However, entry qualification for the creative arts discipline is mainly based on the standard Sijil Pelajaran Malaysia/Sijil Tinggi Persekolahan Malaysia examination results. They are accepted based on the standard scholastic achievement and only minimally on their informal creative experience.

Thus the quality of intake for the creative arts discipline is not based on creative arts ability, but on the general admission designed for science, humanities and social science students.

As a consequence, it is difficult to achieve excellence in the visual and performing arts. The programme is watered down with students having to fulfil other university curricular requirements, such as a minor programme outside their chosen field, language and several other inconsequential subjects to graduate.

Another significant factor contributing to mediocre graduates is the quality of the teaching staff. Most of the teaching staff in these two fields are neither practitioners nor professionals. They are either PhD or Master’s holders with some experience in their respective fields. Their qualifications are based on theory rather than the practice of creative arts.

There is no systematic approach in the teaching of the fundamentals of art forms and it is left to the vagaries and inadequacies of the teachers whose teaching methodology and expertise leave much to be desired. This problem exists because the authorities (policymakers and implementers) are ignorant of the educational and intellectual value of the creative arts and lack exposure to these art forms.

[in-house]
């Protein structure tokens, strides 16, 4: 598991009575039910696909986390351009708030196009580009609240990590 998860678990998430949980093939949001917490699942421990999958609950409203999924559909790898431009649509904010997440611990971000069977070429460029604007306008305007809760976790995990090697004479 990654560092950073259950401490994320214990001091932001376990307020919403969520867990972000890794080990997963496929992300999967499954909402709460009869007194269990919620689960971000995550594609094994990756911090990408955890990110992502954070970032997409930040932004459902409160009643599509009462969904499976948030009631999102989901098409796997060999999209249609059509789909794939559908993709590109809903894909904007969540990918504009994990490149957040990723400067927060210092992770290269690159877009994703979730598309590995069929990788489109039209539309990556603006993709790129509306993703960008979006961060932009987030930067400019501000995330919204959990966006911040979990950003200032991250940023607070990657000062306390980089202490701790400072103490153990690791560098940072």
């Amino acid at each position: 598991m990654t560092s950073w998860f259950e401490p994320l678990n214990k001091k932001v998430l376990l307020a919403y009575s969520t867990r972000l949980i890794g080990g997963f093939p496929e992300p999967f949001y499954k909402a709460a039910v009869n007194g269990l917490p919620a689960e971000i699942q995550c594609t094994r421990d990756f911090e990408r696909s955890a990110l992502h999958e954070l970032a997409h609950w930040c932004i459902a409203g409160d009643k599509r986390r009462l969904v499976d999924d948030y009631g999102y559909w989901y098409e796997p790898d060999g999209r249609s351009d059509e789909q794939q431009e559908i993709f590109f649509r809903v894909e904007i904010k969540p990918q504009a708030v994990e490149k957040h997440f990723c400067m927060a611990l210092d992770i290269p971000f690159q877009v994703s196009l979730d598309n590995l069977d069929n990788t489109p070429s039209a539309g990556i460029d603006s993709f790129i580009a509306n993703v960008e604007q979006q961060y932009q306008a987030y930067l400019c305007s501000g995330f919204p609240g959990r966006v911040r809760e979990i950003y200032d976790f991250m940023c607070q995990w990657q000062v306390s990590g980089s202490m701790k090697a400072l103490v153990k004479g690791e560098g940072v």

If the status quo remains, creative arts education will not get its due recognition. Unless there is a paradigm shift in the thinking of creative arts education as an integral part of knowledge development, application and industry, it will forever remain stagnant.

Thus there was excitement and high expectations when the new education minister established the National Education Consultative Council to review the current Education Blueprint, hoping that it would recognise creative arts education as a significant part of the educative process.

First, the planning and implementation of creative arts should be left to knowledgeable professionals and not to officers with science or general arts background, who have no inkling of the educational and intellectual values of the creative arts.

Second, there is a need to change the general unfavourable mindset of the public with regard to the creative arts and to re-educate them as to the value of this discipline as a tool of character development as well as foster visual and intuitive thinking. This would allow for more support for the discipline as an educative tool in character building and creative development.

Third, to develop excellence in the performing and visual arts, only trained teachers and professional artists should be tasked with the transferring of the creative arts knowledge and skills.

And, fourth, schools should incorporate both visual and performing arts in the curricular structure towards preparing knowledgeable and skilful manpower to serve as educators and practitioners.

The writer is an emeritus professor at the Centre for Policy Research and International Studies, Universiti Sains Malaysia, Penang.